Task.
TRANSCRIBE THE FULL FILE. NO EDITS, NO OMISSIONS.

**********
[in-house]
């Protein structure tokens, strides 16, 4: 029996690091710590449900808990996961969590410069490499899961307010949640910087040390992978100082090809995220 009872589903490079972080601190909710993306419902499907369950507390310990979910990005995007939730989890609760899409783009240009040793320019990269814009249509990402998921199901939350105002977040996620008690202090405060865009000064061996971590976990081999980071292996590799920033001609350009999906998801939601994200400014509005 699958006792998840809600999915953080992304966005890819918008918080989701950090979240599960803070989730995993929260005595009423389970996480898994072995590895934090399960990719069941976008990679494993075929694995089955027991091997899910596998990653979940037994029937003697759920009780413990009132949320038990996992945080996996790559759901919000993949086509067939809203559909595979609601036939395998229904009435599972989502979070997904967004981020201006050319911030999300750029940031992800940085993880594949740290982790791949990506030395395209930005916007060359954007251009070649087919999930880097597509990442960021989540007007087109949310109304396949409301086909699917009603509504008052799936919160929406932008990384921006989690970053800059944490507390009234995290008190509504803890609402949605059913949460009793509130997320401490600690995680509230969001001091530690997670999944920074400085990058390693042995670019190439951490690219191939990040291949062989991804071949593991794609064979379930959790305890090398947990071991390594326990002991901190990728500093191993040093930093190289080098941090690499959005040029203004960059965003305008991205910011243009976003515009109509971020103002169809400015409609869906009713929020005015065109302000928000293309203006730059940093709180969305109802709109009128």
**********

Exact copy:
[in-house]
């Protein structure tokens, strides 16, 4: 029996690091710590449900808990996961969590410069490499899961307010949640910087040390992978100082090809995220 009872589903490079972080601190909710993306419902499907369950507390310990979910990005995007939730989890609760899409783009240009040793320019990269814009249509990402998921199901939350105002977040996620008690202090405060865009000064061996971590976990081999980071292996590799920033001609350009999906998801939601994200400014509005 699958006792998840809600999915953080992304966005890819918008918080989701950090979240599960803070989730995993929260005595009423389970996480898994072995590895934090399960990719069941976008990679494993075929694995089955027991091997899910596998990653979940037994029937003697759920009780413990009132949320038990996992945080996996790559759901919000993949086509067939809203559909595979609601036939395998229904009435599972989502979070997904967004981020201006050319911030999300750029940031992800940085993880594949740290982790791949990506030395395209930005916007060359954007251009070649087919999930880097597509990442960021989540007007087109949310109304396949409301086909699917009603509504008052799936919160929406932008990384921006989690970053800059944490507390009234995290008190509504803890609402949605059913949460009793509130997320401490600690995680509230969001001091530690997670999944920074400085990058390693042995670019190439951490690219191939990040291949062989991804071949593991794609064979379930959790305890090398947990071991390594326990002991901190990728500093191993040093930093190289080098941090690499959005040029203004960059965003305008991205910011243009976003515009109509971020103002169809400015409609869906009713929020005015065109302000928000293309203006730059940093709180969305109802709109009128």